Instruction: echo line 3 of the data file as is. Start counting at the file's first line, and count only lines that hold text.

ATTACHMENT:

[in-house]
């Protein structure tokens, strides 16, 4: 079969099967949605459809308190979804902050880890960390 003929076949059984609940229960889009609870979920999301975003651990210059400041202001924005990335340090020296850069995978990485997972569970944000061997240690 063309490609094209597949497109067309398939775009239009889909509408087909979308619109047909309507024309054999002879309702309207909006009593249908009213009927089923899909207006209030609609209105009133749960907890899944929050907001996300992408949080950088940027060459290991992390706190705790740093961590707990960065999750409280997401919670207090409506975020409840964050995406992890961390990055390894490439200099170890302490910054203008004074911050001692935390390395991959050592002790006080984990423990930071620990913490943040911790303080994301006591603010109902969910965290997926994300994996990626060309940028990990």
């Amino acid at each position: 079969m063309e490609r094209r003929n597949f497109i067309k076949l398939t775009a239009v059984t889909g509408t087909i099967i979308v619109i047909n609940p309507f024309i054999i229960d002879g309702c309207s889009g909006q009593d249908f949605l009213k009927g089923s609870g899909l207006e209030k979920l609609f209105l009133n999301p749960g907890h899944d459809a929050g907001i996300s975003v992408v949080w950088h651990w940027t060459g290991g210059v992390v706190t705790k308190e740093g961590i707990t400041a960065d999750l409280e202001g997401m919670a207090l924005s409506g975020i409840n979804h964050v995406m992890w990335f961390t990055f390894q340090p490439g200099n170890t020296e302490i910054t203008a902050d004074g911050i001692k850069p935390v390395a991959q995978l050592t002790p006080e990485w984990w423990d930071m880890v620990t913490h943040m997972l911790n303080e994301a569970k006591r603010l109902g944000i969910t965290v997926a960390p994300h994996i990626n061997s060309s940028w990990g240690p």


């Amino acid at each position: 079969m063309e490609r094209r003929n597949f497109i067309k076949l398939t775009a239009v059984t889909g509408t087909i099967i979308v619109i047909n609940p309507f024309i054999i229960d002879g309702c309207s889009g909006q009593d249908f949605l009213k009927g089923s609870g899909l207006e209030k979920l609609f209105l009133n999301p749960g907890h899944d459809a929050g907001i996300s975003v992408v949080w950088h651990w940027t060459g290991g210059v992390v706190t705790k308190e740093g961590i707990t400041a960065d999750l409280e202001g997401m919670a207090l924005s409506g975020i409840n979804h964050v995406m992890w990335f961390t990055f390894q340090p490439g200099n170890t020296e302490i910054t203008a902050d004074g911050i001692k850069p935390v390395a991959q995978l050592t002790p006080e990485w984990w423990d930071m880890v620990t913490h943040m997972l911790n303080e994301a569970k006591r603010l109902g944000i969910t965290v997926a960390p994300h994996i990626n061997s060309s940028w990990g240690p």